The owners of Aardman don’t want anyone (ahem, perhaps a large company that starts with a D) to take over the UK’s largest animation company, so they’re handing over 75 percent of the company to its 140 employees and 180 freelancers. Why? “We always believed that independence was our strong suit. We didn’t have to dance to anybody else’s tune and could make our own decisions.”
The actor was one of the first to talk about Harvey Weinstein’s sexual harassment, but the past year hasn’t exactly been easy. “I think that a lot of people in this #MeToo generation will tell you it is re-traumatizing to speak out. Because you start examining it again, and reliving it, and history starts repeating itself in your mind. I find myself much more angry about it, because in the past I tried to make it no big deal to myself. And now I look back at the teenage self, and I’m like, that is so terrible.”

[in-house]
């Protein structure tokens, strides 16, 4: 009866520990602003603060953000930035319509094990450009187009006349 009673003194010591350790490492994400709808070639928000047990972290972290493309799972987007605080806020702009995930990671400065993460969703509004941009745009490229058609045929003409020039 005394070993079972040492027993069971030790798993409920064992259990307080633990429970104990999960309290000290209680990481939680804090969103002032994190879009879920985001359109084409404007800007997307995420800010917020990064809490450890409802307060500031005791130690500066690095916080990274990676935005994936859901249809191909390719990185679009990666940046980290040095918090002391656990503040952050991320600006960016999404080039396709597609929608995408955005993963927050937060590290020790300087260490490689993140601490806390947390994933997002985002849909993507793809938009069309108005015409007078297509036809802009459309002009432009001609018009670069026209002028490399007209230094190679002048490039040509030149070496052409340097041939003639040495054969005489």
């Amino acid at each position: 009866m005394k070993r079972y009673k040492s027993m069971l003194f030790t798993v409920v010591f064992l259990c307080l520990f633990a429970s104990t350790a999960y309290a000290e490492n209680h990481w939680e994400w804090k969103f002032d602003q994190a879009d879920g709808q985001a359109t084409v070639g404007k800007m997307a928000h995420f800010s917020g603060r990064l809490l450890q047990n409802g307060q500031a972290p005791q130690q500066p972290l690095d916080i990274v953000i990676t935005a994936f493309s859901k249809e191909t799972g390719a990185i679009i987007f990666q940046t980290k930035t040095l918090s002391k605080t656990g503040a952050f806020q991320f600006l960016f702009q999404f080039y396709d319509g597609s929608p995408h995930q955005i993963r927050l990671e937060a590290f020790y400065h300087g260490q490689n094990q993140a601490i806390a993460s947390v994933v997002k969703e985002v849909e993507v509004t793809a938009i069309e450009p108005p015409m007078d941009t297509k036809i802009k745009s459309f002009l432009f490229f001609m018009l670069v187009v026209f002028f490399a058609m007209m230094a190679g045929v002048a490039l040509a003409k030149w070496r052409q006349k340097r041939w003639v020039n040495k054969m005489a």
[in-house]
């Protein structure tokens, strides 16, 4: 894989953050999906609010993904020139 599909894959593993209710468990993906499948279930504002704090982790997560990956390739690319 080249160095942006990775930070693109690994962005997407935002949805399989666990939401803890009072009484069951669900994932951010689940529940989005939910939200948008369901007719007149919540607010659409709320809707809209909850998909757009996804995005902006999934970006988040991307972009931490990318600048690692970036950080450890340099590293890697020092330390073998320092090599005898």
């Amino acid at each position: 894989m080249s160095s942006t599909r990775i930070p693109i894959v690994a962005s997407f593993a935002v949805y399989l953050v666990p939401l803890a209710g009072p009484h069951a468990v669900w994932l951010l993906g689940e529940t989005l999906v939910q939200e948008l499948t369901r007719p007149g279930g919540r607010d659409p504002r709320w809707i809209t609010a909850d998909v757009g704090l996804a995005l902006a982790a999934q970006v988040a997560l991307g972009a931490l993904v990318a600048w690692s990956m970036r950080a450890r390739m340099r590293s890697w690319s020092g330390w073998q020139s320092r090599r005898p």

Liv Lorent, who created BalletLorent 25 years ago: “Being in the north suited me very well. There was a small clutch of very sincere artists working across disciplines, whereas in London the dance bubble was big enough that I didn’t explore outside it. I liked the light and the weather in Newcastle. … People in the north are less precious generally. There’s much more self-censorship and affectation in London, worrying about what’s the most current thing.”
Filmmaker Wanuri Kahiu wanted to make work that showed Africans falling in love. “Americans were falling in love and Europeans were falling in love, … but Africans, we were never falling in love. The first time I saw an African couple even hold hands on screen, I was 16.”